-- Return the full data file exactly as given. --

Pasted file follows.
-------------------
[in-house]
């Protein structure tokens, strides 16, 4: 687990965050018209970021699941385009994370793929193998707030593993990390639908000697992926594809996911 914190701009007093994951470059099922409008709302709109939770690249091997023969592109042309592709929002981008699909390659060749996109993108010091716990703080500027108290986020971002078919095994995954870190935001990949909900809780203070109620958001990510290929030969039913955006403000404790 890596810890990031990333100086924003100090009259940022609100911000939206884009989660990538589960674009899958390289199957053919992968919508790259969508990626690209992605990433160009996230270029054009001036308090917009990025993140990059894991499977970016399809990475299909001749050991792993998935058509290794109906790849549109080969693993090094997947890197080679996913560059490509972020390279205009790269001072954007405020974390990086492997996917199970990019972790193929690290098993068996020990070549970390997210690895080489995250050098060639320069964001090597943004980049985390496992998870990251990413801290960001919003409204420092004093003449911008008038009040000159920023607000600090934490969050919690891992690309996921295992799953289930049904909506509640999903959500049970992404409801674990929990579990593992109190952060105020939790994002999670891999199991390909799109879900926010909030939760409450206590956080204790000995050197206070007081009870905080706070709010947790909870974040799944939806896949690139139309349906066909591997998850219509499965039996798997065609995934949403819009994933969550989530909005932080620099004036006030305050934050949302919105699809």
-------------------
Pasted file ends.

[in-house]
């Protein structure tokens, strides 16, 4: 687990965050018209970021699941385009994370793929193998707030593993990390639908000697992926594809996911 914190701009007093994951470059099922409008709302709109939770690249091997023969592109042309592709929002981008699909390659060749996109993108010091716990703080500027108290986020971002078919095994995954870190935001990949909900809780203070109620958001990510290929030969039913955006403000404790 890596810890990031990333100086924003100090009259940022609100911000939206884009989660990538589960674009899958390289199957053919992968919508790259969508990626690209992605990433160009996230270029054009001036308090917009990025993140990059894991499977970016399809990475299909001749050991792993998935058509290794109906790849549109080969693993090094997947890197080679996913560059490509972020390279205009790269001072954007405020974390990086492997996917199970990019972790193929690290098993068996020990070549970390997210690895080489995250050098060639320069964001090597943004980049985390496992998870990251990413801290960001919003409204420092004093003449911008008038009040000159920023607000600090934490969050919690891992690309996921295992799953289930049904909506509640999903959500049970992404409801674990929990579990593992109190952060105020939790994002999670891999199991390909799109879900926010909030939760409450206590956080204790000995050197206070007081009870905080706070709010947790909870974040799944939806896949690139139309349906066909591997998850219509499965039996798997065609995934949403819009994933969550989530909005932080620099004036006030305050934050949302919105699809």